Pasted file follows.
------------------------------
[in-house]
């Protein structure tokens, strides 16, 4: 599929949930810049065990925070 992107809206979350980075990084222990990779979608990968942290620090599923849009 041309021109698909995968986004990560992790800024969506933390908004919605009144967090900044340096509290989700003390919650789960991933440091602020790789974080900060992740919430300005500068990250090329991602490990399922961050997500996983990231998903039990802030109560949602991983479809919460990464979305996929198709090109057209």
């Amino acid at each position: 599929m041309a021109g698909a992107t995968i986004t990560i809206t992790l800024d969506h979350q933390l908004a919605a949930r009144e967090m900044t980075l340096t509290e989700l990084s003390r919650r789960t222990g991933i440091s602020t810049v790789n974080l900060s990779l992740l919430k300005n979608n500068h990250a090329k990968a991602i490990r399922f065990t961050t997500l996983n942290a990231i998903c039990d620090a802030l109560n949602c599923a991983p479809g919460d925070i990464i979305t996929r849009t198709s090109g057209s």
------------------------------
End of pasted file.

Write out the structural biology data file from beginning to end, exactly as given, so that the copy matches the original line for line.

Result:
[in-house]
């Protein structure tokens, strides 16, 4: 599929949930810049065990925070 992107809206979350980075990084222990990779979608990968942290620090599923849009 041309021109698909995968986004990560992790800024969506933390908004919605009144967090900044340096509290989700003390919650789960991933440091602020790789974080900060992740919430300005500068990250090329991602490990399922961050997500996983990231998903039990802030109560949602991983479809919460990464979305996929198709090109057209």
């Amino acid at each position: 599929m041309a021109g698909a992107t995968i986004t990560i809206t992790l800024d969506h979350q933390l908004a919605a949930r009144e967090m900044t980075l340096t509290e989700l990084s003390r919650r789960t222990g991933i440091s602020t810049v790789n974080l900060s990779l992740l919430k300005n979608n500068h990250a090329k990968a991602i490990r399922f065990t961050t997500l996983n942290a990231i998903c039990d620090a802030l109560n949602c599923a991983p479809g919460d925070i990464i979305t996929r849009t198709s090109g057209s």